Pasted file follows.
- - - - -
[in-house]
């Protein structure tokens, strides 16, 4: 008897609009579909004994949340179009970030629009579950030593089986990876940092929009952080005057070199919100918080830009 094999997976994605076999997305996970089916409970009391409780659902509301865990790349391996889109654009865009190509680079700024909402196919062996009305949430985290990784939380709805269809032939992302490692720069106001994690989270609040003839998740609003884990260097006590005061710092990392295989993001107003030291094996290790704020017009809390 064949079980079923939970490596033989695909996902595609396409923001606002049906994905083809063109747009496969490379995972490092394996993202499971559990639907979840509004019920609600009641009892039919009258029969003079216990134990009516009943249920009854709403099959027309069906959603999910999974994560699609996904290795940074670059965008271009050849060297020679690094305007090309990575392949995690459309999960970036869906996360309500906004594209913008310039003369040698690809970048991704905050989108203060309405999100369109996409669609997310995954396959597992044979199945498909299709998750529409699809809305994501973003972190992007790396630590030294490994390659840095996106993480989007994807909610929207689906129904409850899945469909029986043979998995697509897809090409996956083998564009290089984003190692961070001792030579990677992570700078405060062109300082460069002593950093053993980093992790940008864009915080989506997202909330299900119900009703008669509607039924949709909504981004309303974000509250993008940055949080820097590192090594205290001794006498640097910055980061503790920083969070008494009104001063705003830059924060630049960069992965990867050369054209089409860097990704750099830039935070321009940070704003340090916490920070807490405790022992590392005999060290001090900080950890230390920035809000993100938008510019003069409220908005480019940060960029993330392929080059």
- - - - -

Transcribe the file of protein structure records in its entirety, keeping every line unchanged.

[in-house]
């Protein structure tokens, strides 16, 4: 008897609009579909004994949340179009970030629009579950030593089986990876940092929009952080005057070199919100918080830009 094999997976994605076999997305996970089916409970009391409780659902509301865990790349391996889109654009865009190509680079700024909402196919062996009305949430985290990784939380709805269809032939992302490692720069106001994690989270609040003839998740609003884990260097006590005061710092990392295989993001107003030291094996290790704020017009809390 064949079980079923939970490596033989695909996902595609396409923001606002049906994905083809063109747009496969490379995972490092394996993202499971559990639907979840509004019920609600009641009892039919009258029969003079216990134990009516009943249920009854709403099959027309069906959603999910999974994560699609996904290795940074670059965008271009050849060297020679690094305007090309990575392949995690459309999960970036869906996360309500906004594209913008310039003369040698690809970048991704905050989108203060309405999100369109996409669609997310995954396959597992044979199945498909299709998750529409699809809305994501973003972190992007790396630590030294490994390659840095996106993480989007994807909610929207689906129904409850899945469909029986043979998995697509897809090409996956083998564009290089984003190692961070001792030579990677992570700078405060062109300082460069002593950093053993980093992790940008864009915080989506997202909330299900119900009703008669509607039924949709909504981004309303974000509250993008940055949080820097590192090594205290001794006498640097910055980061503790920083969070008494009104001063705003830059924060630049960069992965990867050369054209089409860097990704750099830039935070321009940070704003340090916490920070807490405790022992590392005999060290001090900080950890230390920035809000993100938008510019003069409220908005480019940060960029993330392929080059």